tiness to the outward doing of the good Work. Thus our Lord doth several Times represent them as having only a fair Outside, but being rotten at Heart; as Matt. xxiii. 25. Wo unto you Scribes and Pharisees, Hypocrites; for ye make clean the outside of the Gup and of the Platter, but within they are full of Extortion and Excess. Thou blind Pharisee, cleanse first that which is within the Cup and Platter, that the outside of them may And so he goes on there to compare them to wbited Sepulchres, which appear beautiful outward, but are within full of dead Mens Bones, and of all Uncleanness. And that this fạir Outside doth not relate only to a fair outward Profession, while secretly they lived wicked Lives; but that it has reference to their opinion, that they were only tied to the external Part of Duty; I am convinced from what follows immediately after my Text; where our Saviour teacheth his Disciples, that the sixth Commandment prohibits all Rancour and Malice in the Heart, as well as the outward Act of Murder; and that the Seventh Commandment prohibits the Lust of the Heart, as well as the gross Act of Adultery
2. Another Part of the Righteousness of the Scribes and Pharisees consisted in a Strictness concerning the Ceremonials and Circumstantials of Religion, with a Neglect of the greater and more fubftantial Duties. In this Respect our Saviour calls them Blind Guides, which strain at a Gnat and swallow a Camel; paying Tythe of Mint, Anifé and Cummin, but omitting the weightier Matters of the Law, Judgment, Mercy and Fidelity.
3. A Third Part of the Righteoufness of the Scribes and Pharisees confisted in a Zeal for Tra. ditions, which they observed with an equal Veneration with the Precepts of Almighty God; nay, sometimes
them the Preference. As our Saviour Objects to them, Mark vii. 9. Full well, says he, ye reject, or as it is in the Margin of our Bibles, ye frustrate the Commandment of God, that ye may keep your own Tradition ; for Moses said, Honour thy Father and Mother : and whojo curseth Father or Mother, let him die the Death. But ye say, If a Man fhall say to his Father or Mother, it is Corban, that is to say, a Gift, by whatsoever thou mightest be profited by me, be shall be free; and ye fuffer bim no more to do ought for bis Father or Mother : making the Word of God of none Effect through your Tradition ; and many such like Things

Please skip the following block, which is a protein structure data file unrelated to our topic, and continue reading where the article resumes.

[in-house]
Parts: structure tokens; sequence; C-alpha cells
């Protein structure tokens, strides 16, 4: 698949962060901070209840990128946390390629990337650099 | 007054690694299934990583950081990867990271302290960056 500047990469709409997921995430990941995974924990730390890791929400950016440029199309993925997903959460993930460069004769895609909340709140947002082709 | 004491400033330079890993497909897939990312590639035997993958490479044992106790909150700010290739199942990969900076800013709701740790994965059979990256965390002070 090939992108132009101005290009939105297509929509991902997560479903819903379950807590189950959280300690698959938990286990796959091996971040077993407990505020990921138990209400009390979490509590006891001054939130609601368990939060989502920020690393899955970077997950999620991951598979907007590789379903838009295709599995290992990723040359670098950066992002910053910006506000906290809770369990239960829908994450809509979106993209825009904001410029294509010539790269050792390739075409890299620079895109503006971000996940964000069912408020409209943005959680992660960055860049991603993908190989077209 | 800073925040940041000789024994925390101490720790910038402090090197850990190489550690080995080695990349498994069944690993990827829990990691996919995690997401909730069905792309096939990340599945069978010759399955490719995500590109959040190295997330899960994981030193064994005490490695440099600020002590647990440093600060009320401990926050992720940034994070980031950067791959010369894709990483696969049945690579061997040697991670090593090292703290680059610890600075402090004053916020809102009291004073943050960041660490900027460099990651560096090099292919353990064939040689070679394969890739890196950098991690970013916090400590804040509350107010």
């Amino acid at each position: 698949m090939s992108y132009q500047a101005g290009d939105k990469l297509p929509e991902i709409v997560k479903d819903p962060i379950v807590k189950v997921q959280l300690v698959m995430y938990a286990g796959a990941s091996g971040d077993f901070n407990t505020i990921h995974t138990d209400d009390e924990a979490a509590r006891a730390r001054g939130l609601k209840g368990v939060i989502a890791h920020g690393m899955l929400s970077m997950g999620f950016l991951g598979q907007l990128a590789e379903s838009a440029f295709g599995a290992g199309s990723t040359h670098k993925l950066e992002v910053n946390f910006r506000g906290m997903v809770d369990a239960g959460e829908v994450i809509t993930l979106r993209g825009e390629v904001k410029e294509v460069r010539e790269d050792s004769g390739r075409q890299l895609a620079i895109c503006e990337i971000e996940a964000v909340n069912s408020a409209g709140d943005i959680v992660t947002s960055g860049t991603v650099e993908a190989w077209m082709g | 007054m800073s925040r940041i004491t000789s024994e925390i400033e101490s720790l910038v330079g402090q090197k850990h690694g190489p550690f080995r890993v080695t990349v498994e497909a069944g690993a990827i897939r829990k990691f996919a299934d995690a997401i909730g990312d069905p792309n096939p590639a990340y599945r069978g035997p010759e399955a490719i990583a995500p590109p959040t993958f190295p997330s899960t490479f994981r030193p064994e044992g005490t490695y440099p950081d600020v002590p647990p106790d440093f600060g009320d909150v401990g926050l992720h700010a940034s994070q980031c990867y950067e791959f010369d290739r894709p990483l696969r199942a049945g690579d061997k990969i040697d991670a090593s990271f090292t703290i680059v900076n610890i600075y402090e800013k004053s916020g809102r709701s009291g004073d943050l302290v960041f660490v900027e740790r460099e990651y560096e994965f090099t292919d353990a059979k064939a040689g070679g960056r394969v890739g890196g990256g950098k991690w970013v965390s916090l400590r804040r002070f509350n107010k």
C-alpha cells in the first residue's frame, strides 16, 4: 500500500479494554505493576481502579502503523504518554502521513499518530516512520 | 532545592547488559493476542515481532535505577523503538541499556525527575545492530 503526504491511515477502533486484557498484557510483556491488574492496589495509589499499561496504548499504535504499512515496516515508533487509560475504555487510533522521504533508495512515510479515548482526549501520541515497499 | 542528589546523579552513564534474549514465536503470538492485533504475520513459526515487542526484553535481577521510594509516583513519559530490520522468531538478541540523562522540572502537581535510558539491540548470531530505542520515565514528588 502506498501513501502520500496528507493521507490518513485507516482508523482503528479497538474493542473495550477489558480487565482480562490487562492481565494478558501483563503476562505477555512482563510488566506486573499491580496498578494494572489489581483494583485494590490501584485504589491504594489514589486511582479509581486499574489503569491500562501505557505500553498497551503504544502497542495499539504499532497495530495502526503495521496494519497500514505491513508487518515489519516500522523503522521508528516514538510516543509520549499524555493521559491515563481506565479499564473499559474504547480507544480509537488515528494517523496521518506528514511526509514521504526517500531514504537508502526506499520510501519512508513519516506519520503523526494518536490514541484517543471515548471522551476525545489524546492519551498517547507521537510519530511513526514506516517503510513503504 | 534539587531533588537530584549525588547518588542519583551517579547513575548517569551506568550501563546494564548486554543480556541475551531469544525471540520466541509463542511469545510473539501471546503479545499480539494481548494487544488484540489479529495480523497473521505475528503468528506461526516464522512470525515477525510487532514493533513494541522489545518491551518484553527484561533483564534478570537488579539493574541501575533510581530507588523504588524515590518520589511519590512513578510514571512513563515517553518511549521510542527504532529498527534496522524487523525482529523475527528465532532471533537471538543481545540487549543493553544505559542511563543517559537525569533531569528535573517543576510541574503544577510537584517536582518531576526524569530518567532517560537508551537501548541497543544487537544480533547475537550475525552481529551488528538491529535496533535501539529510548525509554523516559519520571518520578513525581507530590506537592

4. A Fourth Part of the Righteousness of the Scribes and Pharisees, was, when they were pinched between Duty and Interest, to stock themselves with Evasions and Distinctions, whereby they satisfied their Confciences in several Things, wherein they would have been bound by the Law. Our Saviour gives an Instance of this in the Matter of Oaths, Matt. xxiii. 16. Wo unto you ye blind Guides, which say, whosoever shall fwear by the Temple, it is nothing : but whosoever foall fwear by the Gold of the Temple, he is a Debtor. ré Fools and blind: for whether is greater, the Gold, or ibe Temple that fanctifieth the Gold? And whoJoever fall swear by the Altar, it is nothing : but whasoever fweareth by the Gift that is upon it, be is guilty. Ve Fools and blind : for whether is greater, the Gift, or the Altar that fanctifieth the
Gift? and concludes that all these Oaths are bind-
5. A Fifth Part of the Righteousness of the
6. I shall name but one Part more of their Righteousness, which is, that they valued themselves exceedingly upon their External Privileges, as being descended from Abraham; as if they had been the only elect People of God, and all the rest of the World Caft-aways. This great Privilege beyond the rest of Mankind they expected would atone for all their other Faults and Infirmi. ties, and secure them of God's Favour, notwithstanding the many Defects of their Lives. And therefore John the Baptist thought it necessary to undeceive them in this point, Matt. iii.
For when he saw them come to his Baptism without Repentance and Amendment of Life, he thus accosted them: 0 Generation of Vipers, who hath